Before Sanderson Farms chicken is placed in stores, it is inspected for quality, tested for food safety, and processed in compliance with UDSA regulation, but the work of producing safe, wholesome chicken products begins long before the product leaves the processing facility starts on the farm. Each family farmer and Sanderson Farms live production employee implements the Company’s biosecurity program with the oversight of the corporate veterinarians who developed it.
“Biosecurity can be defined simply as the procedures put in place to reduce the risk of disease in a population of animals,” said Dr. Phil Stayer, Sanderson Farms Corporate Veterinarian. “Because every encounter with another living creature is an opportunity to expose the chickens to disease causing agents, all other living things, including caretakers and workers, should be on a farm housing Sanderson Farms chickens only as necessary for the well-being of the flock.”
It’s not just food safety that’s at risk when birds become ill. Failure to follow biosecurity procedures can lead to decreased bird growth and increased mortality, which affects farmers’ livelihoods. In severe situations, such as widespread avian influenza outbreaks, flocks across entire geographical regions must be culled, impacting the economy and even global trade.
To avoid the potentially devastating ramifications caused by widespread poultry illness, Sanderson Farms works closely with farmers and production employees to ensure biosecurity measures are in place. These procedures are carefully implemented with the goal of limiting the introduction and potential spread of any disease-causing agents. The company’s biosecurity program has exact specifications for pullet, breeder, and broiler farms.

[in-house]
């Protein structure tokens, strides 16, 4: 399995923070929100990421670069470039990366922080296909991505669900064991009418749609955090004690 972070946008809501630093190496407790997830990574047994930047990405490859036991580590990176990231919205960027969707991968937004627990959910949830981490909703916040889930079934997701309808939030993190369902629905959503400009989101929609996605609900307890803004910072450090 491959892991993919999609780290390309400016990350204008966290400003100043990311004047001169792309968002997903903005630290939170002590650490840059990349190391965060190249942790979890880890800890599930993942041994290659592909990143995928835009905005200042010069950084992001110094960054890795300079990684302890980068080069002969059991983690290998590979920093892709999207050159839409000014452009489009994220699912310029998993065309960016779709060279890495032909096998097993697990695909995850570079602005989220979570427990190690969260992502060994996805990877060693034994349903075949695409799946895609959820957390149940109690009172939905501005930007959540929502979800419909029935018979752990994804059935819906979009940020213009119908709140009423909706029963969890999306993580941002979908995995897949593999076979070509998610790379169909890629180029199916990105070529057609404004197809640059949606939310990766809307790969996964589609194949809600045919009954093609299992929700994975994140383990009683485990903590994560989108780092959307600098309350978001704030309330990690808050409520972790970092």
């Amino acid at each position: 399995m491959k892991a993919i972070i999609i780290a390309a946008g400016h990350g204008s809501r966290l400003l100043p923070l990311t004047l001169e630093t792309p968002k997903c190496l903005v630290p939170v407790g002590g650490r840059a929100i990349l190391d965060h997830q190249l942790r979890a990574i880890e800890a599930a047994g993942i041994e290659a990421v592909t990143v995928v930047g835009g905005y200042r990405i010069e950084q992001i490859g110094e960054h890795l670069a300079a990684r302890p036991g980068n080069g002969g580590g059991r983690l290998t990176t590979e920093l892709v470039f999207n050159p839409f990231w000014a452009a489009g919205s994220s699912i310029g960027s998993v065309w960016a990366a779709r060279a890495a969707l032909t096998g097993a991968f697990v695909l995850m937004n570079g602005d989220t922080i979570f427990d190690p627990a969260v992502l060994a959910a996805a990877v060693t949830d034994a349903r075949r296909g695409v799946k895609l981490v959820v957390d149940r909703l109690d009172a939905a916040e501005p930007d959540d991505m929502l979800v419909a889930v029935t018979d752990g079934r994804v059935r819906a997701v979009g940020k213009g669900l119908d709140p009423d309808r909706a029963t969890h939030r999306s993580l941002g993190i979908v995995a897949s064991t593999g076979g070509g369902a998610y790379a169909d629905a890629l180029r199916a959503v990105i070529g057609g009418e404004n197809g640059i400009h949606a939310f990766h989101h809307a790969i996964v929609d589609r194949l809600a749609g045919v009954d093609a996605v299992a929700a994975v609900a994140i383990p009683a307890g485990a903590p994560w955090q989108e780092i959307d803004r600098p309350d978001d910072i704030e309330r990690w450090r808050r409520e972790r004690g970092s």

First and foremost, anyone who works on or visits a farm is to avoid contact with any avian species, from other chickens to wild and pet birds. Only company-approved visitors and service personnel are allowed to enter chicken houses and must use appropriate poultry protective equipment, including stepping in a disinfectant footbath, prior to entry.
Other important topics covered in the biosecurity programs include vehicle traffic on farms, chicken house maintenance, and non-poultry animal control. As risk of disease increases because of the identification of diseases in nearby chickens, biosecurity measures are heightened. To keep all parties current on the annually updated policies, all Sanderson Farms employees and family farmers are trained by their supervisors each year.
“The biosecurity program is only as good as its implementation and breaches in protocol can create disastrous results,” said Dr. Stayer. “At Sanderson Farms, we work together to follow all biosecurity procedures and best practices to protect our flocks from illnesses. The future success of the company depends on it.”